For most couples, one of the first conversations they have when they start talking about babies is about money. Financially speaking, they wonder, what will life after baby look like? Can we afford it? What will it really cost?
My husband and I got married a little later in life than your average just-graduated-from-college-now-time-to-get-married couple. By the time we met, married and got the positive pregnancy test, we were in a great financial position. We’d both been in the workforce for at least a decade and in professional careers. The financial aspects of having a baby didn’t scare us like it would for other couples.
But the question still came up as to whether I’d continue to work once the baby was born. Growing up, I’d always thought I would be a stay-at-home someday. I have huge admiration for stay-at-home moms; they do great work by spending the majority of their hours shaping their children. Most of the stay-at-home moms that I know are super impressive women. I have a great respect for that!
We’d prepared financially for me to stay-at-home, but I decided to keep working after our son was born. Why? There are probably many reasons, but it boiled down to a few big ones:
- I enjoy my job. If I didn’t, it would’ve been a no-brainer to stay at home.
- We’re committed to a debt-free life. Including mortgages. And I want a bigger house someday in a different school district. My income allows us to save up for that.
- It’ll never be easier than now to work. Right now, I just have one child and he’s still really little. He likes it when other people hold him. He doesn’t mind being packed up in the morning to go to the babysitter’s. In a few years, that might not be the case.
- It seems that most moms do earn an income of some kind. Not all stay-at-home moms do this, but quite a lot of them do. Maybe it’s working at home or teaching piano lessons or running a blog or selling make-up or doing bookkeeping for a small business, but many a mother does contribute to the household financially. I could do some of those things, sure, but they wouldn’t pay what my current job pays.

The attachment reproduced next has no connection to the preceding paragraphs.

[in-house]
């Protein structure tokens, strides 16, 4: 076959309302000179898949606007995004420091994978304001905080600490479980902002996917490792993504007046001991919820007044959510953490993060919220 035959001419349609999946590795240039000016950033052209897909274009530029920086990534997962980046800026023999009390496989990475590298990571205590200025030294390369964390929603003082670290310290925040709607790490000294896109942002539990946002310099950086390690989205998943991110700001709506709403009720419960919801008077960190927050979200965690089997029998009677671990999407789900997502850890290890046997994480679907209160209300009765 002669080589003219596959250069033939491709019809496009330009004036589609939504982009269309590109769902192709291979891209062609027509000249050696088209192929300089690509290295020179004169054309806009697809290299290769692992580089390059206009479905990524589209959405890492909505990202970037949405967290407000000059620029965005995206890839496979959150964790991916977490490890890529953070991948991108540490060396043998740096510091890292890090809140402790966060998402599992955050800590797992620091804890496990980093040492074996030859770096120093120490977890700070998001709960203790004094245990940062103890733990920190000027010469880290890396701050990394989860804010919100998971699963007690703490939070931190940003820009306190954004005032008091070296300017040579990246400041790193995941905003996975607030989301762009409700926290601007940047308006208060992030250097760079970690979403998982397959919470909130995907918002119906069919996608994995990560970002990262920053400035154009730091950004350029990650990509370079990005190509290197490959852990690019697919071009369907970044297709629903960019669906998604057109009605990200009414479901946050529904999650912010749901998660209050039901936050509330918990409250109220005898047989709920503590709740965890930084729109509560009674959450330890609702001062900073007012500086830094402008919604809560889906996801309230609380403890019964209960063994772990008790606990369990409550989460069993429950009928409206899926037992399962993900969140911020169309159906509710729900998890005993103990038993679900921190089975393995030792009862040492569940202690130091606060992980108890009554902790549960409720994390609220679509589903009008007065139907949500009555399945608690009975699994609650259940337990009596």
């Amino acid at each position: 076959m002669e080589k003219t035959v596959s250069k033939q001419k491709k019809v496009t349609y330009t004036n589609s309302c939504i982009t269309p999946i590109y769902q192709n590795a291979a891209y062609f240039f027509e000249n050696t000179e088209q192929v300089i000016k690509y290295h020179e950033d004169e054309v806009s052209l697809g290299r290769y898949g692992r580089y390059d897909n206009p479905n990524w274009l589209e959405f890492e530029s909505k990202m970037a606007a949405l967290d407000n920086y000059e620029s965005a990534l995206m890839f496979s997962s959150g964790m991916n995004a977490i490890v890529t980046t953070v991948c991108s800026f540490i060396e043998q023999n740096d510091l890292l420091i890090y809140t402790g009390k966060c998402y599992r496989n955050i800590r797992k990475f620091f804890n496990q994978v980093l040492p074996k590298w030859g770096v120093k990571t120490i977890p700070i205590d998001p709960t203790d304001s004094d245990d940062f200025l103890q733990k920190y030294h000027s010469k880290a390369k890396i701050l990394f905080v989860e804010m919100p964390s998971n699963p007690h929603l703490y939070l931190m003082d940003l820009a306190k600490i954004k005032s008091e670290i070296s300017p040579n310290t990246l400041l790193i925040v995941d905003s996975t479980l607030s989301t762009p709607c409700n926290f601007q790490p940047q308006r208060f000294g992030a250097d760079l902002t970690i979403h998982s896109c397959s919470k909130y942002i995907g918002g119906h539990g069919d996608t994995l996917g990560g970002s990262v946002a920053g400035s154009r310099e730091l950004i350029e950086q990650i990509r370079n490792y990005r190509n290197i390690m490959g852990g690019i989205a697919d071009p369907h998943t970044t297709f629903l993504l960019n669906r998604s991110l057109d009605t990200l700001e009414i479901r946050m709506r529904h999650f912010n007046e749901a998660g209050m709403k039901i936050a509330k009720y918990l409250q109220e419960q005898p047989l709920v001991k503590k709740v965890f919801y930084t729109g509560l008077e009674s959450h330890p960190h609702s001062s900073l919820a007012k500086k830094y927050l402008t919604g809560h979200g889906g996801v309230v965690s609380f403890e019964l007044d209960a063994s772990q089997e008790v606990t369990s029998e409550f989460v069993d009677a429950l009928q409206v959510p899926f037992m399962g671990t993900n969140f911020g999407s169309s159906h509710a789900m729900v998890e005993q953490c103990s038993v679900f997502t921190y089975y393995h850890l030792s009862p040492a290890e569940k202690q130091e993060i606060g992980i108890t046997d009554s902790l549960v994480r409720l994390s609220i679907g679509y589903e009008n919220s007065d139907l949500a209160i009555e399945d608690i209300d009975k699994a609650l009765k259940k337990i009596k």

- Most of all, my company let me step down to part-time hours. It’s a rare company that will let you do this and I know it would be difficult to find a company that would hire someone for just part-time.
At this stage in my life, working part-time is perfect for me! I’m able to spend more time with my son than I would otherwise. My son gets to take most of his naps in his own crib. When he gets older, I’ll be there to do most of the discipline and teaching. When he’s in school, I’ll be able to greet him at home with a juice box. I don’t feel rushed or stressed with home responsibilities. The house isn’t always spotless, but I’m comfortable with it. It isn’t a hardship to plan meals or do the grocery shopping. Our evenings and weekends aren’t spent catching up on chores and errands. And yet, I’m still able to contribute to my family’s financial well-being.
Will I always be a working mom? I don’t know! Right now, the trade-off is worth it. Working 24 hours a week for the pay that I receive is worth it. I honestly love my job, I have fantastic co-workers and a hugely flexible company, but being the best mother that I can be is of the utmost importance. I only get one chance to do this mothering thing. I don’t want to look back on my life and think “I wish I would have done something different.”
I know not all women have the same choice that I do. For their families, working full-time is a necessity. For other women, their careers are very gratifying to them and they can’t imagine not working full-time. And even if women do have a choice like I do, they make different choices than I do. And that’s great! For some women, they have no desire to work outside of the home. For others, they wouldn’t trade any time at home for any amount of money. Each family gets to make their own choice and this is ours. I want to live my life with no regrets and right now, working part-time is a decision that I don’t regret. To me, it seems the best of both worlds. And I love it!
How did you decide to stay-at-home, work full-time or work part-time post-baby?
Photo: Public Domain Pictures
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